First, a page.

A Glass DarklyBusinessEvilFilm reviewJustice

Film Comment: The Founder (2016)

Some books are published not because there is any chance they will become best sellers but because they need to be published. What they say is too important to be ignored. The same is true of some films. I doubt anyone involved in the making of The Founder imagined they were making a blockbuster. But I certainly am glad they persevered and made it anyway. It tells a story that’s too important to miss.

Don’t misunderstand—The Founder is a good film. It stars Michael Keaton, and he is the primary reason it’s a good film. He doesn’t portray a superhero, or a detective that solves a case, but a salesman, a businessman who builds a fast food store into a worldwide empire. There are no killings here, unless you count the dreams that are brutally obliterated, and no explosions, unless you count the relationships that are callously destroyed in a raw pursuit of unbridled greed. Michael Keaton seems to be in every scene, and he is a delight to watch, an actor at the top of his game. “His kinetic performance doesn’t enhance the movie,” Manohla Dargis says in the New York Times (January 19, 2017), “it is the movie.”

The Founder tells the story of Dick and Mac McDonald (played by Nick Offerman and John Carroll Lynch) who with hard work and creativity launch a fast food restaurant in California that becomes wildly successful. They care about quality in both service and food, and are content to make a modest living with their store. Then, into their lives comes Ray Kroc (played by Michael Keaton), a frustrated salesman who is so ambitious that he allows nothing and no one to stand in his way. “You know what,” Kroc says to the McDonald brothers after he has taken all they have dreamed of and worked for, “contracts are like hearts, they are made to be broken.” By the end of the film the McDonald’s have nothing.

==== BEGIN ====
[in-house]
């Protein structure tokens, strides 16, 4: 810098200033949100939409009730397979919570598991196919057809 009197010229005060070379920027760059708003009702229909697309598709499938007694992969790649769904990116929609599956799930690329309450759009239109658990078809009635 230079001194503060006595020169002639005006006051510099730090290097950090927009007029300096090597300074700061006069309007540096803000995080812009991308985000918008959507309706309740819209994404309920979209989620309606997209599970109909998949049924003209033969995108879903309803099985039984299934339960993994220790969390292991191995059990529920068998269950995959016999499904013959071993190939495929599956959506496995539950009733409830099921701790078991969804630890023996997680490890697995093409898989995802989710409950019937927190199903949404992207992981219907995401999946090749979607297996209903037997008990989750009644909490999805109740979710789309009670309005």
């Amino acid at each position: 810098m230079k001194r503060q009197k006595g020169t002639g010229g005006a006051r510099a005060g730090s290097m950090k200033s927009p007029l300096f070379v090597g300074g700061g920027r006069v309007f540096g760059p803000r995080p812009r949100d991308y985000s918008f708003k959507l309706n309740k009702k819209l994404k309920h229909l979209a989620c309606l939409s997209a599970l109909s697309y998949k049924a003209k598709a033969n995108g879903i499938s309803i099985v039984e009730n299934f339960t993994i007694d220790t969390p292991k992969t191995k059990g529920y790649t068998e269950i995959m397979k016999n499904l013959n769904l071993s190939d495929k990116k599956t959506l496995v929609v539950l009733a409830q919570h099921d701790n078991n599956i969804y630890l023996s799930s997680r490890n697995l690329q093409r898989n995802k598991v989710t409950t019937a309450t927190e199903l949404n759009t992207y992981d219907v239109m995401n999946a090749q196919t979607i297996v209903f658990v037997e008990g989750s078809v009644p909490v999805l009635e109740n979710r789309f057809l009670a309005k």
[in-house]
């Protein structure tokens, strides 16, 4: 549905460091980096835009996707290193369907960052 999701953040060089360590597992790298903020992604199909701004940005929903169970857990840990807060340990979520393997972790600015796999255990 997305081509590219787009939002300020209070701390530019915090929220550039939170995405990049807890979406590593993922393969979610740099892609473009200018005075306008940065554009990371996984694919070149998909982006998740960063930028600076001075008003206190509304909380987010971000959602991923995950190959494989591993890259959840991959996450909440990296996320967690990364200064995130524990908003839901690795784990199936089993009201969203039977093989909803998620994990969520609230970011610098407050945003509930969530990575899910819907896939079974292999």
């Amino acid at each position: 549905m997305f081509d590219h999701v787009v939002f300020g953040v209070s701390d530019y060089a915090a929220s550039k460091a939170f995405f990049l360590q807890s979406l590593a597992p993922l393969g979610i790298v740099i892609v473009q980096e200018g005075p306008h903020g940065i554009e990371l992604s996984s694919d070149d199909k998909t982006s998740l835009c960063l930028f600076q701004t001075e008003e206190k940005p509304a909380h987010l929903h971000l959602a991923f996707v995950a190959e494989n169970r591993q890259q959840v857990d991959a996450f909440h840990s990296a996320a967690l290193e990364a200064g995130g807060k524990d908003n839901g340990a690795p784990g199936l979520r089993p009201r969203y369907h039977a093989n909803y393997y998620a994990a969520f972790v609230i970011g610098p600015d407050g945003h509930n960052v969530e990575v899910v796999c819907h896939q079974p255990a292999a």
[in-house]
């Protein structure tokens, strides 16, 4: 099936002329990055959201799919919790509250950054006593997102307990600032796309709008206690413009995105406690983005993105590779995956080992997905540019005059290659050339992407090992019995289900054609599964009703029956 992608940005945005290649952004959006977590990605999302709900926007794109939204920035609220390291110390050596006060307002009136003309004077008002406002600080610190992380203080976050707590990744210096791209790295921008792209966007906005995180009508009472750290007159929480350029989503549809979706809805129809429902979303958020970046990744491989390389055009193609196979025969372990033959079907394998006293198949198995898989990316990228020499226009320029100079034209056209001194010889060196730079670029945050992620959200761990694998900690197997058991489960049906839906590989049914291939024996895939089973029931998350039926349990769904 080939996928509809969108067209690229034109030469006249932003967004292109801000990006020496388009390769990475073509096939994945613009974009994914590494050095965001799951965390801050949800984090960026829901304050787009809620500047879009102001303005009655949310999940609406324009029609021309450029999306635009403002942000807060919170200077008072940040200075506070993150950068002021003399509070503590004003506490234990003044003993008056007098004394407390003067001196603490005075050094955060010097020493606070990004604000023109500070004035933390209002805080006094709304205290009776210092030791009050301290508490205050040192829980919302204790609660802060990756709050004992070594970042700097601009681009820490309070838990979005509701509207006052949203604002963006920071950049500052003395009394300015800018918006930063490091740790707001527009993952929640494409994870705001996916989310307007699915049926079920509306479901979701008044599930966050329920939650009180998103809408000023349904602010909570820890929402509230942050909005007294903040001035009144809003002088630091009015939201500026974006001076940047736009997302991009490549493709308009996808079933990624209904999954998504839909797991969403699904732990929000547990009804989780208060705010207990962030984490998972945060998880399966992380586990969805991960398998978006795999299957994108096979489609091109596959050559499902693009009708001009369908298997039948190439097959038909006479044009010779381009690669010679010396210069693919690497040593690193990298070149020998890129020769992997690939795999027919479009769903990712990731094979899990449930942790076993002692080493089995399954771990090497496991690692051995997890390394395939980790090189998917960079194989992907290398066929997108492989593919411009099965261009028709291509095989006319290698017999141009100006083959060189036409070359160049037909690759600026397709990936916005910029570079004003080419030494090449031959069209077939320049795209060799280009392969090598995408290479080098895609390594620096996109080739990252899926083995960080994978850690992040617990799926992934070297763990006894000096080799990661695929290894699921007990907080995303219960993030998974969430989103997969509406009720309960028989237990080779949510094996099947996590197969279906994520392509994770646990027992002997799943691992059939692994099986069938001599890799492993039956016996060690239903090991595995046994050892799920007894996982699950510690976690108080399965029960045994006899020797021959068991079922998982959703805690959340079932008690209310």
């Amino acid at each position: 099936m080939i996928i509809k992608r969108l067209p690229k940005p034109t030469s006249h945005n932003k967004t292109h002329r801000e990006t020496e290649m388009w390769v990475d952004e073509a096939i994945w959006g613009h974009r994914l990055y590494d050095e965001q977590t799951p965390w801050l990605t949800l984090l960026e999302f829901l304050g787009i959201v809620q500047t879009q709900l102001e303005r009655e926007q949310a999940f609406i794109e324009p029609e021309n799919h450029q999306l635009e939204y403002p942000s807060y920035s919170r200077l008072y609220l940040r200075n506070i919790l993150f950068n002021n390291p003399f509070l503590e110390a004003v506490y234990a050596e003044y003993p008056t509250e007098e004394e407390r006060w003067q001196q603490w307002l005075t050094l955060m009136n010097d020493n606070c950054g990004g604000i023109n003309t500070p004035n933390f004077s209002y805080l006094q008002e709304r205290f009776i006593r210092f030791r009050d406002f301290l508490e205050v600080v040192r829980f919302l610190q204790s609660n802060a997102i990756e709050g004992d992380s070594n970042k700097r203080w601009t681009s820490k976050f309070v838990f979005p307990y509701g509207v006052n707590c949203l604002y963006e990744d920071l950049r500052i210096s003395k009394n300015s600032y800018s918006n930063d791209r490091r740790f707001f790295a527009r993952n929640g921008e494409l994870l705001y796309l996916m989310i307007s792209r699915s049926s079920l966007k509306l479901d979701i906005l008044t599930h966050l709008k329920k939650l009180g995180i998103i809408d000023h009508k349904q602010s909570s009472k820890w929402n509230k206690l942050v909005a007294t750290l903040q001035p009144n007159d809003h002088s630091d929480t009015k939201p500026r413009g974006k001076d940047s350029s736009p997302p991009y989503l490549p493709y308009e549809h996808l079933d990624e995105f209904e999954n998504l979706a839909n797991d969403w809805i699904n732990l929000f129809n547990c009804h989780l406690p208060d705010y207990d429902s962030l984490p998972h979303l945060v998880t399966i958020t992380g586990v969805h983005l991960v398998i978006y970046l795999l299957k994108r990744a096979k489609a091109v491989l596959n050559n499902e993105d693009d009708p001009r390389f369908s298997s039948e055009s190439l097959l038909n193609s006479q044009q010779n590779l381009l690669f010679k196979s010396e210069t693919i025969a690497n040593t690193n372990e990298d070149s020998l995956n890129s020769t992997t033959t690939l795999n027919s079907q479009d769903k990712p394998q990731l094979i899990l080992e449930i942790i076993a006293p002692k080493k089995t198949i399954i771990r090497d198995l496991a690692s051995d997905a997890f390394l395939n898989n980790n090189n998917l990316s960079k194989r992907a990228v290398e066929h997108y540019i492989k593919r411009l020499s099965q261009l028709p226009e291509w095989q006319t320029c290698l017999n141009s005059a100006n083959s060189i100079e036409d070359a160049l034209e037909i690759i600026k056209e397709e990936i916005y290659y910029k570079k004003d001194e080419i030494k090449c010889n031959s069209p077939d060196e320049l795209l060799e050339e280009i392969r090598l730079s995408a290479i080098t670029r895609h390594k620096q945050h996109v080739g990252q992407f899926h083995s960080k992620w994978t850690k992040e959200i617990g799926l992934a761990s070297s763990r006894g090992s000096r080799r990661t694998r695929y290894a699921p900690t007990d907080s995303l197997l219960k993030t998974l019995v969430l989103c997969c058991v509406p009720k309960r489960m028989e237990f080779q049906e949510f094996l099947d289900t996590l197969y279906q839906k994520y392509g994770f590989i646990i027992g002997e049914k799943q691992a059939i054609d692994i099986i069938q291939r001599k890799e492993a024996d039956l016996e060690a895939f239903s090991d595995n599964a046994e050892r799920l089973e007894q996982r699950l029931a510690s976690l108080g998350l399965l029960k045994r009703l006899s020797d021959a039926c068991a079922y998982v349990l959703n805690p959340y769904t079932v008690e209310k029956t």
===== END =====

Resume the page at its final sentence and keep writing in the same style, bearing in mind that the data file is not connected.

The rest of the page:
Relationships in business were created to be nourished in love and to flourish in a context of justice. Each person, a bearer of God’s image was made to be treated with dignity and care for God’s glory, even at cost. But in a fallen world this sometimes is perverted and broken by those who place success over virtue, and money over people. In The Founder we watch with horrified fascination as the business relationships—and marriages—in the founding of the McDonalds’ empire are twisted beyond recognition.

There are those who believe that the market should be kept free of any regulation by the state. They believe the market always solves its own problems, achieves the best outcomes, and frees people to succeed if it is left alone. It is always surprising to me when Christians buy into this ideological nonsense, because as believers they should believe in the fall. The biblical doctrine of the fall teaches us that the world is broken, that people are sinners, and that the world of business is no more immune from evil than any other sphere of human endeavor.

The Founder tells a cautionary tale. It is a tale we need to remember because it touches all of us, whether we eat at McDonalds or not. And watch it for the delight in seeing Michael Keaton bring a story of business, risk-taking and a soul-searing quest for success alive on the screen.

Source: NY Times online (https://www.nytimes.com/2017/01/19/movies/the-founder-review-michael-keaton-mcdonalds.html?referrer=google_kp)